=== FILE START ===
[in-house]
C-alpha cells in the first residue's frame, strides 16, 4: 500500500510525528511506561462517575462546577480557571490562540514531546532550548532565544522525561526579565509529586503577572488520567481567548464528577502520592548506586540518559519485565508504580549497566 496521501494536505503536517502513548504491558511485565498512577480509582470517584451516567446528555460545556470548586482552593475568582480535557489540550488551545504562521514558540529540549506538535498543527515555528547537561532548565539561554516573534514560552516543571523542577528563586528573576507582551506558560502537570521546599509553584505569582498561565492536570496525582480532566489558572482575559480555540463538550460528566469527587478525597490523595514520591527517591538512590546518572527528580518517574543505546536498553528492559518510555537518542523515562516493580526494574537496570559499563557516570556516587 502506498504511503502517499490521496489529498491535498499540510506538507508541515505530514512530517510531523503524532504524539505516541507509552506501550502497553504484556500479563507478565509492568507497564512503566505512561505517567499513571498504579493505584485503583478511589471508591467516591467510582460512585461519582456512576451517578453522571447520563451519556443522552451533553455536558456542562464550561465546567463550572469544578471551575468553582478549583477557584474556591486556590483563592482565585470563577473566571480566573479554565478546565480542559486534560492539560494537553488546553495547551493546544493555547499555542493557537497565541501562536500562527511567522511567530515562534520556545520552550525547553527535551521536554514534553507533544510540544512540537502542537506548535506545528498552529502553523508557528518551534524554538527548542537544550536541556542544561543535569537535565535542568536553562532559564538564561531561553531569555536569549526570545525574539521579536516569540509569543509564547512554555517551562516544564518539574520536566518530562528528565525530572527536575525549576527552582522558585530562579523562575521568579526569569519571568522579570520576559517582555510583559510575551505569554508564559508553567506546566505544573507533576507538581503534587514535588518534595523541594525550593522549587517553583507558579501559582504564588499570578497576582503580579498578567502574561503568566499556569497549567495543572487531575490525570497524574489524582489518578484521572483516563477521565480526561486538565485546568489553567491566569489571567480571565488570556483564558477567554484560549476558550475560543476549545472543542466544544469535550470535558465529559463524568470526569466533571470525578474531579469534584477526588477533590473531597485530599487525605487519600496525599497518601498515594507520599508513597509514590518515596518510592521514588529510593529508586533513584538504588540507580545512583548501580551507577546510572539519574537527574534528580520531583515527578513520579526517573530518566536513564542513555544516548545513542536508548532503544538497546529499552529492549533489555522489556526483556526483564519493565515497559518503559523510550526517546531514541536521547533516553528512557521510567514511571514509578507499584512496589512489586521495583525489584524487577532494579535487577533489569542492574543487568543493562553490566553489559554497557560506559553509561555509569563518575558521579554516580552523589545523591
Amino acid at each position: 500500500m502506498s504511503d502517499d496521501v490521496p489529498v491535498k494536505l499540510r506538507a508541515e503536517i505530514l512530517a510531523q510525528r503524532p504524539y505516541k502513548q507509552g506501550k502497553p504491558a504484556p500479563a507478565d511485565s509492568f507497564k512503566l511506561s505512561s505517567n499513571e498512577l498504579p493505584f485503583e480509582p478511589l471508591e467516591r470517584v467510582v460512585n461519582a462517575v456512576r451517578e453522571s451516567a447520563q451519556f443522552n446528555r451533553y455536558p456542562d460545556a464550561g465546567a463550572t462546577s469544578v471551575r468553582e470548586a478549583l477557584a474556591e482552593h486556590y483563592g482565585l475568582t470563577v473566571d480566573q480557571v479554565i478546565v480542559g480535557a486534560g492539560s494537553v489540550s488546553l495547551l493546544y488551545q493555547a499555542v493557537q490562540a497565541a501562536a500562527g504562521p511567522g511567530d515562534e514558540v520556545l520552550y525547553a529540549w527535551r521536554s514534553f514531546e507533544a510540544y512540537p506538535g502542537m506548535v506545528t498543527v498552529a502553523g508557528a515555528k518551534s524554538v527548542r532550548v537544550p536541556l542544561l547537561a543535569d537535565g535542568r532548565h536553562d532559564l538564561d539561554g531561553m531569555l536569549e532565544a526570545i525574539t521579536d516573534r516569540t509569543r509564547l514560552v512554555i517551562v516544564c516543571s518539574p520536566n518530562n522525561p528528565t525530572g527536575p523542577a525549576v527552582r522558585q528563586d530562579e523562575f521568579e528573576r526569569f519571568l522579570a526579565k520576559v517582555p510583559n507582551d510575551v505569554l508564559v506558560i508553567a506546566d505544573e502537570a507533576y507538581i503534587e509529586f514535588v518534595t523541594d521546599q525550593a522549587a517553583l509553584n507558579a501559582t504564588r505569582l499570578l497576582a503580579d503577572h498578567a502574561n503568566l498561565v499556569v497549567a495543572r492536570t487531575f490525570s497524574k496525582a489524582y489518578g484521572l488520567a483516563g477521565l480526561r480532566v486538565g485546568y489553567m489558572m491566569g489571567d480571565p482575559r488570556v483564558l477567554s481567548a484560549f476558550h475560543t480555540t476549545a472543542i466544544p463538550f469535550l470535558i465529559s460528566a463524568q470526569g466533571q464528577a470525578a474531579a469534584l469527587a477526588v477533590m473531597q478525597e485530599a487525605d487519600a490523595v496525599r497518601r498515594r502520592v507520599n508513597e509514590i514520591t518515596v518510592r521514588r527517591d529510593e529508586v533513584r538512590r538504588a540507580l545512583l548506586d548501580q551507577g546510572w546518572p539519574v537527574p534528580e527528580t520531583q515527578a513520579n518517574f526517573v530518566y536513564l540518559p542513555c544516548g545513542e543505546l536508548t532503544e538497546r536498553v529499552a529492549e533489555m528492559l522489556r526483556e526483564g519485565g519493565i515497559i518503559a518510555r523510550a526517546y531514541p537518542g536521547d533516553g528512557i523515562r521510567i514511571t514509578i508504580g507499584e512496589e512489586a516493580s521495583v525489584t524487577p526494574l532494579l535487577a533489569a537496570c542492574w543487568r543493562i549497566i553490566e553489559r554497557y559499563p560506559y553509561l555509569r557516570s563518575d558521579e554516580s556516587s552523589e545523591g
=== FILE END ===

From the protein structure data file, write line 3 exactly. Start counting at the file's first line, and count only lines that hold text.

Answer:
Amino acid at each position: 500500500m502506498s504511503d502517499d496521501v490521496p489529498v491535498k494536505l499540510r506538507a508541515e503536517i505530514l512530517a510531523q510525528r503524532p504524539y505516541k502513548q507509552g506501550k502497553p504491558a504484556p500479563a507478565d511485565s509492568f507497564k512503566l511506561s505512561s505517567n499513571e498512577l498504579p493505584f485503583e480509582p478511589l471508591e467516591r470517584v467510582v460512585n461519582a462517575v456512576r451517578e453522571s451516567a447520563q451519556f443522552n446528555r451533553y455536558p456542562d460545556a464550561g465546567a463550572t462546577s469544578v471551575r468553582e470548586a478549583l477557584a474556591e482552593h486556590y483563592g482565585l475568582t470563577v473566571d480566573q480557571v479554565i478546565v480542559g480535557a486534560g492539560s494537553v489540550s488546553l495547551l493546544y488551545q493555547a499555542v493557537q490562540a497565541a501562536a500562527g504562521p511567522g511567530d515562534e514558540v520556545l520552550y525547553a529540549w527535551r521536554s514534553f514531546e507533544a510540544y512540537p506538535g502542537m506548535v506545528t498543527v498552529a502553523g508557528a515555528k518551534s524554538v527548542r532550548v537544550p536541556l542544561l547537561a543535569d537535565g535542568r532548565h536553562d532559564l538564561d539561554g531561553m531569555l536569549e532565544a526570545i525574539t521579536d516573534r516569540t509569543r509564547l514560552v512554555i517551562v516544564c516543571s518539574p520536566n518530562n522525561p528528565t525530572g527536575p523542577a525549576v527552582r522558585q528563586d530562579e523562575f521568579e528573576r526569569f519571568l522579570a526579565k520576559v517582555p510583559n507582551d510575551v505569554l508564559v506558560i508553567a506546566d505544573e502537570a507533576y507538581i503534587e509529586f514535588v518534595t523541594d521546599q525550593a522549587a517553583l509553584n507558579a501559582t504564588r505569582l499570578l497576582a503580579d503577572h498578567a502574561n503568566l498561565v499556569v497549567a495543572r492536570t487531575f490525570s497524574k496525582a489524582y489518578g484521572l488520567a483516563g477521565l480526561r480532566v486538565g485546568y489553567m489558572m491566569g489571567d480571565p482575559r488570556v483564558l477567554s481567548a484560549f476558550h475560543t480555540t476549545a472543542i466544544p463538550f469535550l470535558i465529559s460528566a463524568q470526569g466533571q464528577a470525578a474531579a469534584l469527587a477526588v477533590m473531597q478525597e485530599a487525605d487519600a490523595v496525599r497518601r498515594r502520592v507520599n508513597e509514590i514520591t518515596v518510592r521514588r527517591d529510593e529508586v533513584r538512590r538504588a540507580l545512583l548506586d548501580q551507577g546510572w546518572p539519574v537527574p534528580e527528580t520531583q515527578a513520579n518517574f526517573v530518566y536513564l540518559p542513555c544516548g545513542e543505546l536508548t532503544e538497546r536498553v529499552a529492549e533489555m528492559l522489556r526483556e526483564g519485565g519493565i515497559i518503559a518510555r523510550a526517546y531514541p537518542g536521547d533516553g528512557i523515562r521510567i514511571t514509578i508504580g507499584e512496589e512489586a516493580s521495583v525489584t524487577p526494574l532494579l535487577a533489569a537496570c542492574w543487568r543493562i549497566i553490566e553489559r554497557y559499563p560506559y553509561l555509569r557516570s563518575d558521579e554516580s556516587s552523589e545523591g